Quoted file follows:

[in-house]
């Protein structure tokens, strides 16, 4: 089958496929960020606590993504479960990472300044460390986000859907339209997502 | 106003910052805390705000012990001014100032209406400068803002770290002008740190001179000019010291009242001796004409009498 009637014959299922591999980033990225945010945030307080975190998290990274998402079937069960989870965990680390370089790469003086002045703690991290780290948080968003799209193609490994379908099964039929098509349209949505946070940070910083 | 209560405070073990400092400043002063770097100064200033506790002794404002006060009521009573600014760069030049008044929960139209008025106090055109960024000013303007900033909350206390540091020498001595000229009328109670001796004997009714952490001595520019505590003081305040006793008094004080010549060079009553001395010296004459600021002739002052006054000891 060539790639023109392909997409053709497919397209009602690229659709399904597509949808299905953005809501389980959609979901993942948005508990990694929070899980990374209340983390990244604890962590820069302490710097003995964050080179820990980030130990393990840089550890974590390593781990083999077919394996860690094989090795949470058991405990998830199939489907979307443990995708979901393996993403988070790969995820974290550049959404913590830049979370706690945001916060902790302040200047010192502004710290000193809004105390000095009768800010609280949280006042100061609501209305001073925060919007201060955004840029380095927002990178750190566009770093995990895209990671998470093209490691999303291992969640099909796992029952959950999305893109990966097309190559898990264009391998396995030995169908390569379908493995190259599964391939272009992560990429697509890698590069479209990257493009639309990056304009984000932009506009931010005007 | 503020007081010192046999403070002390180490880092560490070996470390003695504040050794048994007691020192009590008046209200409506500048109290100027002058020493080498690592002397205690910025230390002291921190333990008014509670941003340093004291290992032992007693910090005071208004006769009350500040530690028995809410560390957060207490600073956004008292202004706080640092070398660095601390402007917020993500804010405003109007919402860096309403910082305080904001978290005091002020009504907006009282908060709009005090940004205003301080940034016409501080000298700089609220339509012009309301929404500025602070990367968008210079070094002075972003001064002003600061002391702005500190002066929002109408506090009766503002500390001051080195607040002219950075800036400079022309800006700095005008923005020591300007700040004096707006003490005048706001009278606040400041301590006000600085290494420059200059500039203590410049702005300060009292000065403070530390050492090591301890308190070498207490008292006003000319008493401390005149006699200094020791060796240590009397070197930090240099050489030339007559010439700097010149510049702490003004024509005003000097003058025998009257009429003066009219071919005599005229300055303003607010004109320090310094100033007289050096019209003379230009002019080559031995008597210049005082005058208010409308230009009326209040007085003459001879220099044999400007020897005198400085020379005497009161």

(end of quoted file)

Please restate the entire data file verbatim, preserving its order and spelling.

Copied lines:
[in-house]
């Protein structure tokens, strides 16, 4: 089958496929960020606590993504479960990472300044460390986000859907339209997502 | 106003910052805390705000012990001014100032209406400068803002770290002008740190001179000019010291009242001796004409009498 009637014959299922591999980033990225945010945030307080975190998290990274998402079937069960989870965990680390370089790469003086002045703690991290780290948080968003799209193609490994379908099964039929098509349209949505946070940070910083 | 209560405070073990400092400043002063770097100064200033506790002794404002006060009521009573600014760069030049008044929960139209008025106090055109960024000013303007900033909350206390540091020498001595000229009328109670001796004997009714952490001595520019505590003081305040006793008094004080010549060079009553001395010296004459600021002739002052006054000891 060539790639023109392909997409053709497919397209009602690229659709399904597509949808299905953005809501389980959609979901993942948005508990990694929070899980990374209340983390990244604890962590820069302490710097003995964050080179820990980030130990393990840089550890974590390593781990083999077919394996860690094989090795949470058991405990998830199939489907979307443990995708979901393996993403988070790969995820974290550049959404913590830049979370706690945001916060902790302040200047010192502004710290000193809004105390000095009768800010609280949280006042100061609501209305001073925060919007201060955004840029380095927002990178750190566009770093995990895209990671998470093209490691999303291992969640099909796992029952959950999305893109990966097309190559898990264009391998396995030995169908390569379908493995190259599964391939272009992560990429697509890698590069479209990257493009639309990056304009984000932009506009931010005007 | 503020007081010192046999403070002390180490880092560490070996470390003695504040050794048994007691020192009590008046209200409506500048109290100027002058020493080498690592002397205690910025230390002291921190333990008014509670941003340093004291290992032992007693910090005071208004006769009350500040530690028995809410560390957060207490600073956004008292202004706080640092070398660095601390402007917020993500804010405003109007919402860096309403910082305080904001978290005091002020009504907006009282908060709009005090940004205003301080940034016409501080000298700089609220339509012009309301929404500025602070990367968008210079070094002075972003001064002003600061002391702005500190002066929002109408506090009766503002500390001051080195607040002219950075800036400079022309800006700095005008923005020591300007700040004096707006003490005048706001009278606040400041301590006000600085290494420059200059500039203590410049702005300060009292000065403070530390050492090591301890308190070498207490008292006003000319008493401390005149006699200094020791060796240590009397070197930090240099050489030339007559010439700097010149510049702490003004024509005003000097003058025998009257009429003066009219071919005599005229300055303003607010004109320090310094100033007289050096019209003379230009002019080559031995008597210049005082005058208010409308230009009326209040007085003459001879220099044999400007020897005198400085020379005497009161």